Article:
Quality in Health Care:

Over the past number of years there have been a growing number of inquiries into the quality of care delivered to the Lourdes Hospital Inquiry (Government of Ireland 2006), Leas Cross (DoH 2009) and the more recent Halappanavar case (HIQA 2013), whereby the provision and delivery of care has been called into account in a legal context. All reports make various recommendations; however, it is how these recommendations and findings are then implemented into an accountable structure regarding the delivery of healthcare. From an Irish context, Evidence based standards in collaboration with users of healthcare are pivotal to the continual improvement of our Health Service (DoHC 2001)

Quality Improvement:

Critical to the establishing a basis for quality improvement and reform in healthcare is the establishing and contextualising the values, mission and core competencies of the organisation. This should incorporate codes, responsibilities for performance and quality, documentation of key policies and procedures, public information on available services, relevant updated information. Procedures must be systematic, measurable and comply to local, national and in some cases, international law(s) and health policies, more importantly, for the delivery of care one must embrace the Patient/Service User/Client into the melee to create a Person Centred delivery of service orchestrated by Quality Improvements, these may encompass medical errors and empowering the patient but must have their foundations built upon evidence based practice (HSE 2012).

In theory, this sounds achievable and one may question why such measures were not in place already, however in practice, there are a number of elements to consider that may impact on quality improvements. A recent report from The Commission on Patient Safety and Quality Assurance (Department of Health, 2011) identified “cultural issues” as a major obstacle to accepting change, most notably from an organisational and professional stance. Therefore, it is essential that to have effective leadership in place to help with the development and implementation of change, however, as Fealy et al. (2010) summarised that there are a number of barriers to nurses developing as efficient interdisciplinary leaders which need to be addressed.

Patient/Service User Focus:

There have been a number of initiatives to establish a patient/service user focus within healthcare. From a service user perspective the HSE has established a ‘Patient Form’ allowing service users the prospect of having active participation in the design, implementation and assessment of developing ‘National Clinical Care Programmes’ (HSE 2014)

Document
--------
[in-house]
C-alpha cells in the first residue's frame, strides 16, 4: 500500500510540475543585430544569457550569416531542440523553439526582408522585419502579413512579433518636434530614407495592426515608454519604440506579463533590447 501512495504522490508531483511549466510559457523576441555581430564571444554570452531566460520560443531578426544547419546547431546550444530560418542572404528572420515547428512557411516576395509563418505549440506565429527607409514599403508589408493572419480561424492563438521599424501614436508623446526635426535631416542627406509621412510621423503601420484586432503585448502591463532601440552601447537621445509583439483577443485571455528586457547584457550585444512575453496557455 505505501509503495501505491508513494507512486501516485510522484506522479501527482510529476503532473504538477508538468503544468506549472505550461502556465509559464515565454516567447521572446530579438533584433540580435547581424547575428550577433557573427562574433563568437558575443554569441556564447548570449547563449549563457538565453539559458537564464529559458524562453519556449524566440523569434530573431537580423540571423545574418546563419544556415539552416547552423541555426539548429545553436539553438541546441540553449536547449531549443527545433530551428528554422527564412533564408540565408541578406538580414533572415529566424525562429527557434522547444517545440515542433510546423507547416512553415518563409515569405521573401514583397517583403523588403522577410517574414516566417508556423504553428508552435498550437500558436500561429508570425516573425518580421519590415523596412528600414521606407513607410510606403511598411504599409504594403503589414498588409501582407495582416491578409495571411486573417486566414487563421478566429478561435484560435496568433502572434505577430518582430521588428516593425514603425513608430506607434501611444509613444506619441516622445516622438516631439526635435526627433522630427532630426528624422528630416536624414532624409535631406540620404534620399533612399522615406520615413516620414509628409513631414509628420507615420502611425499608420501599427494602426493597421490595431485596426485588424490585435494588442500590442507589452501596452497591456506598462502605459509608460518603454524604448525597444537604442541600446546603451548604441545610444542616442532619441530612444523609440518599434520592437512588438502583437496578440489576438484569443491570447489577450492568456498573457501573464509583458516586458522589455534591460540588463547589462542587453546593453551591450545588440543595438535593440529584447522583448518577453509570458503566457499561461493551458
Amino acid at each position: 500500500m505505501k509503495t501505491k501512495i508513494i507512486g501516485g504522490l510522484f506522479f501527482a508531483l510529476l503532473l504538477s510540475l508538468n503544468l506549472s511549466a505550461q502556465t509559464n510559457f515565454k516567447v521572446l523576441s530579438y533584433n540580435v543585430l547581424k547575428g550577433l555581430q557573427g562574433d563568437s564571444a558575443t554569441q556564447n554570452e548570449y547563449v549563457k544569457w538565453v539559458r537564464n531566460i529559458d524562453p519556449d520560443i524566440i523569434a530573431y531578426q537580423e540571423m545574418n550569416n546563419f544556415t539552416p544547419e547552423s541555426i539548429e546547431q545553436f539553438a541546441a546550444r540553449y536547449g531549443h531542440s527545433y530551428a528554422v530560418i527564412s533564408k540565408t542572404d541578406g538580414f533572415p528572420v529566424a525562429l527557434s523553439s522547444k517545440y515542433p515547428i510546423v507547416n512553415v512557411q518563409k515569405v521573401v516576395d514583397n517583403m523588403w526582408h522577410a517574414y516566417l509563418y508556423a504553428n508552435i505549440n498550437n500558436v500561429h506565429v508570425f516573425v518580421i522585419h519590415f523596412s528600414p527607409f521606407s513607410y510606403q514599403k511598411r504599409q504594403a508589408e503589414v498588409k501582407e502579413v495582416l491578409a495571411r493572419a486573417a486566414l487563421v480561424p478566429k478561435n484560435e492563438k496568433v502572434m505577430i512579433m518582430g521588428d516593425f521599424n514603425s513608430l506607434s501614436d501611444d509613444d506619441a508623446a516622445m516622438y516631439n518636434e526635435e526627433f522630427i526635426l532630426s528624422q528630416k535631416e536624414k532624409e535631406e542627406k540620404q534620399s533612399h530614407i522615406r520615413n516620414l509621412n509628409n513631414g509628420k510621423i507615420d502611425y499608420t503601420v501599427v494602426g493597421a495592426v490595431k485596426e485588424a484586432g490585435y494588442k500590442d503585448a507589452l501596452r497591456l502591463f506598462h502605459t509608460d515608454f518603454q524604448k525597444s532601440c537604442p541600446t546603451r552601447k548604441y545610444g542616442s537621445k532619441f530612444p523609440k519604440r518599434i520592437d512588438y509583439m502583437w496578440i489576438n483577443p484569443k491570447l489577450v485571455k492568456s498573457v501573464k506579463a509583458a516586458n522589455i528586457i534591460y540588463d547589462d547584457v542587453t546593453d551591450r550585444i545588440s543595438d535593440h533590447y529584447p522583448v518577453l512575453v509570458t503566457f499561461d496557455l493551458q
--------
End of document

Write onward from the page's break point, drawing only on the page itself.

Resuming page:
National Standards Agencies such as the Mental Health Commission (MHC) and HIQA have been established to protect the service user and caregiver. The Quality Framework for Mental Health Services in Ireland (MHC 2007) delivers a structure manner for safeguarding continual improvements and monitoring of all mental health services, by setting expectations of all those who come into contact with the Mental Health Services in Ireland, aided by a modality of staff and services being proactive. There is a greater duty with the service user to have increased impetus in their own care through the knowledge of services available, focus groups and readily available Patient Information Leaflets.


Oroviogoicoechea et al. (2008) recognise that there is a strong association between the Quality of Care offered to patients and Quality of Information, received, documented and managed, as with all systems, there is scope for improvement, however, following on from lessons learnt we have seen the introduction and implementation of Policy and procedures with the setting up of the Government Standards Body of HIQA as a state body with the power to implement changes and recommendations. Health must stop treating itself as an isolated entity and embrace modern technological developments in information management as they do within other areas in the delivery of care, such as Imaging, Surgical Interventions and so forth, however strong and systematic procedures should be in situ to insure the safe management of Patient information. Correct Clinical Governance will ensure that standards are met and that policy and procedures are stringently adhered to, however this can only be accomplished by nurses’ accepting changes, evaluating evidence based practice and performing to the best of their ability.